Editor’s Note: Yeah, I’m plugging my own book. Think of it like selling caps with your own shop logo. I did, however, get one of the best writers in the business to give it an unfiltered look, and I truly believe this book can help expand sales and the reach of fly fishing... that’s why Charlie Meyers and I wrote it. Please sell many copies. -KD 30
But now I realize that’s a load of BS. Reading The Little Red Book of Fly Fishing reminded me of that. At my core, I am a hardcore fly fisherman. It is far and away my favorite sport and has been for as long as I can remember. And sure fly fishing is a lyrical pastime performed in some of the earth’s prettiest spots. But at its essence, fly fishing is about problemsolving. Which is what makes it fun. The casting of a fly rod is a physical act, but it’s also an expression of mental memory, a confluence of all the past fishing experiences we’ve catalogued in our heads. Every cast is a manifestation of an attempt to answer the very question that compels us to cast in the first place: “How the hell am I going to catch a fish?”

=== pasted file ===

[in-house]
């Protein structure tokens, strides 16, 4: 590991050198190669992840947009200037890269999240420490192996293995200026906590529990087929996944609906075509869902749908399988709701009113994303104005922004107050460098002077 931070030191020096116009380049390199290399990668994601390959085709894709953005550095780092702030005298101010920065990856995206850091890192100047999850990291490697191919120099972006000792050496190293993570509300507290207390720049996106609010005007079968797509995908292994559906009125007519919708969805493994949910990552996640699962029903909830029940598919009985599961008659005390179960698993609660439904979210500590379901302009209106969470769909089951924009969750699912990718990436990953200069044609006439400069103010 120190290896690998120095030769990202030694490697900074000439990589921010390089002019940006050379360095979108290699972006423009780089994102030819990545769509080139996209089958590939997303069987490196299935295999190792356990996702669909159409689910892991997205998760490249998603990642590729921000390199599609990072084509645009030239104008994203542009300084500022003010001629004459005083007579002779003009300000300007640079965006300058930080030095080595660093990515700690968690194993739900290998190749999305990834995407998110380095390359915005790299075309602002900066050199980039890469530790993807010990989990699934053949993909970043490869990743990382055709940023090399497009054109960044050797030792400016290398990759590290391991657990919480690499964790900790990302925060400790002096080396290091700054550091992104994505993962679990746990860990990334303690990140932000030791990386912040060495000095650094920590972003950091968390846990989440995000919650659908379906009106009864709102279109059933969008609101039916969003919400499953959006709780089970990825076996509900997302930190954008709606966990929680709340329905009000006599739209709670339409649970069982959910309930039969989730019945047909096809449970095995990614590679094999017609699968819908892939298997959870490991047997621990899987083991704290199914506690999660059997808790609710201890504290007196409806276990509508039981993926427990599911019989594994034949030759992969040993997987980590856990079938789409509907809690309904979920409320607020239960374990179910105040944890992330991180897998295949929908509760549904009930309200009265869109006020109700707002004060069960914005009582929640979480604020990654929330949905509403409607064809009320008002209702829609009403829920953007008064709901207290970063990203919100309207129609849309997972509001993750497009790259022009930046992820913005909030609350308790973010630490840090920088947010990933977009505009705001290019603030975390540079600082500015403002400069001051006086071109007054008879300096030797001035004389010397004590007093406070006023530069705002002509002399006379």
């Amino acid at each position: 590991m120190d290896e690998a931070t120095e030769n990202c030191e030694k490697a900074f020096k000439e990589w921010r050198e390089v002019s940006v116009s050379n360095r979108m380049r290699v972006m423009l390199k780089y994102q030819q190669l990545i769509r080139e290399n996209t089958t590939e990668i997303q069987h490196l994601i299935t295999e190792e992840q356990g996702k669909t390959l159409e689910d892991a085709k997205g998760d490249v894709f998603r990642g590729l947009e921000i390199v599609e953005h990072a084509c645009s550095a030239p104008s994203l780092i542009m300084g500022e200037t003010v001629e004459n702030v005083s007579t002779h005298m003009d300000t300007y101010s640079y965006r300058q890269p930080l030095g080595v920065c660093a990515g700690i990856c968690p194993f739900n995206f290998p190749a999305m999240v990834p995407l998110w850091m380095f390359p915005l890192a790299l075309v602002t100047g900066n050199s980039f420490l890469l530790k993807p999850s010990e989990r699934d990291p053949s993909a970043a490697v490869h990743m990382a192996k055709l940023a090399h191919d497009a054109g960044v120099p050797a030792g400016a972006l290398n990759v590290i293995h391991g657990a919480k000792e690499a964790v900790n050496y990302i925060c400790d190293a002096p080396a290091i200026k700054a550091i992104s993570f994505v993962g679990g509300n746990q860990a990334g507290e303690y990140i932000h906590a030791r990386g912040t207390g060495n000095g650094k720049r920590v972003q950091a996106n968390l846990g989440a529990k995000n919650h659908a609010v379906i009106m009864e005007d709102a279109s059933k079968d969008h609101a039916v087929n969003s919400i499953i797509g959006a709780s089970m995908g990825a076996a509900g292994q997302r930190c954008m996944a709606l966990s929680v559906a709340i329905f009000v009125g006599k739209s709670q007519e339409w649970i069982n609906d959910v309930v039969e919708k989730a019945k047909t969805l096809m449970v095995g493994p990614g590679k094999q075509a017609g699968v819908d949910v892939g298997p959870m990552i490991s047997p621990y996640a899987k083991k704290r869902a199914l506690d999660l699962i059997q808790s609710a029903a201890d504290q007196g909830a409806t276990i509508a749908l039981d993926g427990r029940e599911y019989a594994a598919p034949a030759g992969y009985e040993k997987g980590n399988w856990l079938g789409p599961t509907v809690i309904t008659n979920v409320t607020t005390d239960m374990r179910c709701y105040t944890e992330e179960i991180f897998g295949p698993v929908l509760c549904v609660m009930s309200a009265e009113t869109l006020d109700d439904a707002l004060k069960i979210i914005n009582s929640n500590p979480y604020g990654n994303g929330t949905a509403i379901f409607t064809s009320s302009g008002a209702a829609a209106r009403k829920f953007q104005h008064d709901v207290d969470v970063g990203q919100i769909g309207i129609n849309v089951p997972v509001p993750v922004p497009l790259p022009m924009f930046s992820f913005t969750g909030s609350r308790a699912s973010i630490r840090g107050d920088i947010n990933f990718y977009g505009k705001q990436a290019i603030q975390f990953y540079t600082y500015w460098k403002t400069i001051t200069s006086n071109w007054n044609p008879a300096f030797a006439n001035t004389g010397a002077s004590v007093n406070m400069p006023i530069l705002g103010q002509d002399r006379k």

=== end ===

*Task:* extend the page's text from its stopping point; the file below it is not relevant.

Ignorance rarely equals bliss on a river. The more you know, the more you will enjoy your time on the water. Which brings us back to The Little Red Book of Fly Fishing, which is very much a “how-to” book. Within you’ll find 250 tips, all written in bright, clear language. The tips cover just about every situation you could possibly face on the water. Some are more philosophical: bummed that the river you’ve just traveled 300 miles to fish is brown with run-off ? Tip # 142 will tell you why you should embrace that dirty water. Some are wildly practical: Does your back bark after a day casting from a drift boat? Tip # 220 says consider putting a wooden block under one foot, which will actually straighten your back. You may already know some of the things in the book, but I guarantee that there will be many tips in this book that you’ve never heard of before. Deeter and Meyers purposely modeled this book after two giants of the how-to genre: Harvey Penick’s Little Red Book: Lessons and Teachings From a Lifetime of Golf, by Penick and Bud Shrake, and The Elements of Style, by William Strunk, Jr., and E.B White, two collaborative books that became classics because they were written clearly and concisely by the best teachers in their given professions. The same is true for The Little Red Book of Fly Fishing. I’ve fished with Deeter. He is a masterclass fisherman and teacher. But maybe more important than that, he’s a dogged learner. One night on a party boat on Chile a few years ago, he spent hours perfecting the Bimini twist as the rest of the gathered fishing bums got hammered on Chilean wine. Meyers was a dean of the outdoor writing world, a trade in which he